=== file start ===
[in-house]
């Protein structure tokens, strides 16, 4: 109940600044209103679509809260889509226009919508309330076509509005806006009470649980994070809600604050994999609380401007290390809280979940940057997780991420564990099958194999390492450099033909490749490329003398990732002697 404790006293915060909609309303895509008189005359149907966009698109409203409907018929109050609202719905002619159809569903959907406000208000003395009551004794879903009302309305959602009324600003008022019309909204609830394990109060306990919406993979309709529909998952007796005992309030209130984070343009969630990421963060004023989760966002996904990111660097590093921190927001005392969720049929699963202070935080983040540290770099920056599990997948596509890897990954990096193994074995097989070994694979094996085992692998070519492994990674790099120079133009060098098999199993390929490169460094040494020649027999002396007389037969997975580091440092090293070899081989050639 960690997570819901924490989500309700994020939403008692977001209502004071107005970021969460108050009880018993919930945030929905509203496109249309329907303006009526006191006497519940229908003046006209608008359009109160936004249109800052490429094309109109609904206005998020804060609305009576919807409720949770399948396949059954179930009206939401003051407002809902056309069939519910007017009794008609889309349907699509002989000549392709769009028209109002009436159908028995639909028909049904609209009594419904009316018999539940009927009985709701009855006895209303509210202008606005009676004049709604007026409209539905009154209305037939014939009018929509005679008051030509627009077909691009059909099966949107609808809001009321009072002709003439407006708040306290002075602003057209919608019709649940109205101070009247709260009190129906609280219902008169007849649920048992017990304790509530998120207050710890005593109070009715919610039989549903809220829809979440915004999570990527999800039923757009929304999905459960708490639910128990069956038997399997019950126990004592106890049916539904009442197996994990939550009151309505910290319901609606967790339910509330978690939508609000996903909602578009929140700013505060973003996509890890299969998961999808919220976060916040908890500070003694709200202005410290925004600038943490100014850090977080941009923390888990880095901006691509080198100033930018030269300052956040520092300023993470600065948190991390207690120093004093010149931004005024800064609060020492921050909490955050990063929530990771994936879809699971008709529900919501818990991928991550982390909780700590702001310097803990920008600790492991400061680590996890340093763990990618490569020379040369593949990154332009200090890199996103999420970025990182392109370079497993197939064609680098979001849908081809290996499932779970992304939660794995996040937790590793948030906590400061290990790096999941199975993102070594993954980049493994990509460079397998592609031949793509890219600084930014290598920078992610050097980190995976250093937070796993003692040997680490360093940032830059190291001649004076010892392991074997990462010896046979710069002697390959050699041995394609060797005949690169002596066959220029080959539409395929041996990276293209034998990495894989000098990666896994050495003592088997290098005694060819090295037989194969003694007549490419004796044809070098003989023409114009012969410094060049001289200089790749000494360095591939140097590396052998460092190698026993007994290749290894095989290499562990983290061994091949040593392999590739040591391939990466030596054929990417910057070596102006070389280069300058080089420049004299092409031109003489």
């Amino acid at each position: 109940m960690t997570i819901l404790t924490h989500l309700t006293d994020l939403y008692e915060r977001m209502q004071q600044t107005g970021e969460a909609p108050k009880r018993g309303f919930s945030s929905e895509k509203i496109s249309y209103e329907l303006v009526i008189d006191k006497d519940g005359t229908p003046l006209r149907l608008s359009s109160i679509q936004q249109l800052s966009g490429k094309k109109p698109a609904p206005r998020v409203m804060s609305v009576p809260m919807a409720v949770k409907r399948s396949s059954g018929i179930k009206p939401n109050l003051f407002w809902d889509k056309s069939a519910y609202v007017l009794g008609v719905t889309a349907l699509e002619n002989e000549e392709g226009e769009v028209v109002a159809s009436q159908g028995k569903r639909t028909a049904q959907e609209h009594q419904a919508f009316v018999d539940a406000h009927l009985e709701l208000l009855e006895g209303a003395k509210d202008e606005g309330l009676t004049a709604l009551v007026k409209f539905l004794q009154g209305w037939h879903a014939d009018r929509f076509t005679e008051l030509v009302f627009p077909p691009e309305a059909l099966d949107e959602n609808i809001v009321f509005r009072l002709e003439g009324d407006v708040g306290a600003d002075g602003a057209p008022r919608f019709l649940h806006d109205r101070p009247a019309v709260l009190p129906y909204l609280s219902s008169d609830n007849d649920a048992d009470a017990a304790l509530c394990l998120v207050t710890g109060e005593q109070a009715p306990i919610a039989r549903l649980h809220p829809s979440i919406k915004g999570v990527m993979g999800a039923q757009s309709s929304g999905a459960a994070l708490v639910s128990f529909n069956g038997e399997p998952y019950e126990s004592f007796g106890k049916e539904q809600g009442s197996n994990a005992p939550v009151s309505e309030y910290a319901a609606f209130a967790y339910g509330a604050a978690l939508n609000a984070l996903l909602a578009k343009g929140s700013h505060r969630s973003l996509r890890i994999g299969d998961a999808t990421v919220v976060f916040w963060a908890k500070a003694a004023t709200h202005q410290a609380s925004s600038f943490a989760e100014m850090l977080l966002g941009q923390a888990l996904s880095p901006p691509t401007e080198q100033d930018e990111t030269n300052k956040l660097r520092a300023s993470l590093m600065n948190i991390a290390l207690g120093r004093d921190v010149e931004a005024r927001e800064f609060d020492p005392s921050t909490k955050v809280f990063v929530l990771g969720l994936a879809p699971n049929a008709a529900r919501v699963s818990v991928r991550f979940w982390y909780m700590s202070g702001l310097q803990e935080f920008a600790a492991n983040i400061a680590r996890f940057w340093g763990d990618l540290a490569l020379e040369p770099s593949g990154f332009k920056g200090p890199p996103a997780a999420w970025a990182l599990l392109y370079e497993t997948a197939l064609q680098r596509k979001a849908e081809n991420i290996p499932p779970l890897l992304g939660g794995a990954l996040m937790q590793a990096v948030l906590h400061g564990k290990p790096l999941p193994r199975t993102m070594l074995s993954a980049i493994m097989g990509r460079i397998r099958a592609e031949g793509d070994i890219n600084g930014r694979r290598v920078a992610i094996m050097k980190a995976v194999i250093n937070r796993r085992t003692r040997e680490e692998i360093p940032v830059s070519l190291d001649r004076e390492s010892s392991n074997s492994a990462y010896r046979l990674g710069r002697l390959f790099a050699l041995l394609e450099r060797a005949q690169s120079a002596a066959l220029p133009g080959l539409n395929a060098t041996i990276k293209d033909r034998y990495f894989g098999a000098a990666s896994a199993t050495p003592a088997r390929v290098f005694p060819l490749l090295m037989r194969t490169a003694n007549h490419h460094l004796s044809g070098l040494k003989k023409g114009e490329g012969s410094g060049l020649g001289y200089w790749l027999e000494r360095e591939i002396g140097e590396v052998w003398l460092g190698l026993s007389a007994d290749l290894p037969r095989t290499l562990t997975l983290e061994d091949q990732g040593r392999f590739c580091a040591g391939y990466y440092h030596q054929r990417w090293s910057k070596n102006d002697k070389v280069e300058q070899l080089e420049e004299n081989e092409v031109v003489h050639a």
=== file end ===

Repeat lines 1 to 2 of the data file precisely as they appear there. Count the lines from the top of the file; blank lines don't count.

[in-house]
């Protein structure tokens, strides 16, 4: 109940600044209103679509809260889509226009919508309330076509509005806006009470649980994070809600604050994999609380401007290390809280979940940057997780991420564990099958194999390492450099033909490749490329003398990732002697 404790006293915060909609309303895509008189005359149907966009698109409203409907018929109050609202719905002619159809569903959907406000208000003395009551004794879903009302309305959602009324600003008022019309909204609830394990109060306990919406993979309709529909998952007796005992309030209130984070343009969630990421963060004023989760966002996904990111660097590093921190927001005392969720049929699963202070935080983040540290770099920056599990997948596509890897990954990096193994074995097989070994694979094996085992692998070519492994990674790099120079133009060098098999199993390929490169460094040494020649027999002396007389037969997975580091440092090293070899081989050639 960690997570819901924490989500309700994020939403008692977001209502004071107005970021969460108050009880018993919930945030929905509203496109249309329907303006009526006191006497519940229908003046006209608008359009109160936004249109800052490429094309109109609904206005998020804060609305009576919807409720949770399948396949059954179930009206939401003051407002809902056309069939519910007017009794008609889309349907699509002989000549392709769009028209109002009436159908028995639909028909049904609209009594419904009316018999539940009927009985709701009855006895209303509210202008606005009676004049709604007026409209539905009154209305037939014939009018929509005679008051030509627009077909691009059909099966949107609808809001009321009072002709003439407006708040306290002075602003057209919608019709649940109205101070009247709260009190129906609280219902008169007849649920048992017990304790509530998120207050710890005593109070009715919610039989549903809220829809979440915004999570990527999800039923757009929304999905459960708490639910128990069956038997399997019950126990004592106890049916539904009442197996994990939550009151309505910290319901609606967790339910509330978690939508609000996903909602578009929140700013505060973003996509890890299969998961999808919220976060916040908890500070003694709200202005410290925004600038943490100014850090977080941009923390888990880095901006691509080198100033930018030269300052956040520092300023993470600065948190991390207690120093004093010149931004005024800064609060020492921050909490955050990063929530990771994936879809699971008709529900919501818990991928991550982390909780700590702001310097803990920008600790492991400061680590996890340093763990990618490569020379040369593949990154332009200090890199996103999420970025990182392109370079497993197939064609680098979001849908081809290996499932779970992304939660794995996040937790590793948030906590400061290990790096999941199975993102070594993954980049493994990509460079397998592609031949793509890219600084930014290598920078992610050097980190995976250093937070796993003692040997680490360093940032830059190291001649004076010892392991074997990462010896046979710069002697390959050699041995394609060797005949690169002596066959220029080959539409395929041996990276293209034998990495894989000098990666896994050495003592088997290098005694060819090295037989194969003694007549490419004796044809070098003989023409114009012969410094060049001289200089790749000494360095591939140097590396052998460092190698026993007994290749290894095989290499562990983290061994091949040593392999590739040591391939990466030596054929990417910057070596102006070389280069300058080089420049004299092409031109003489």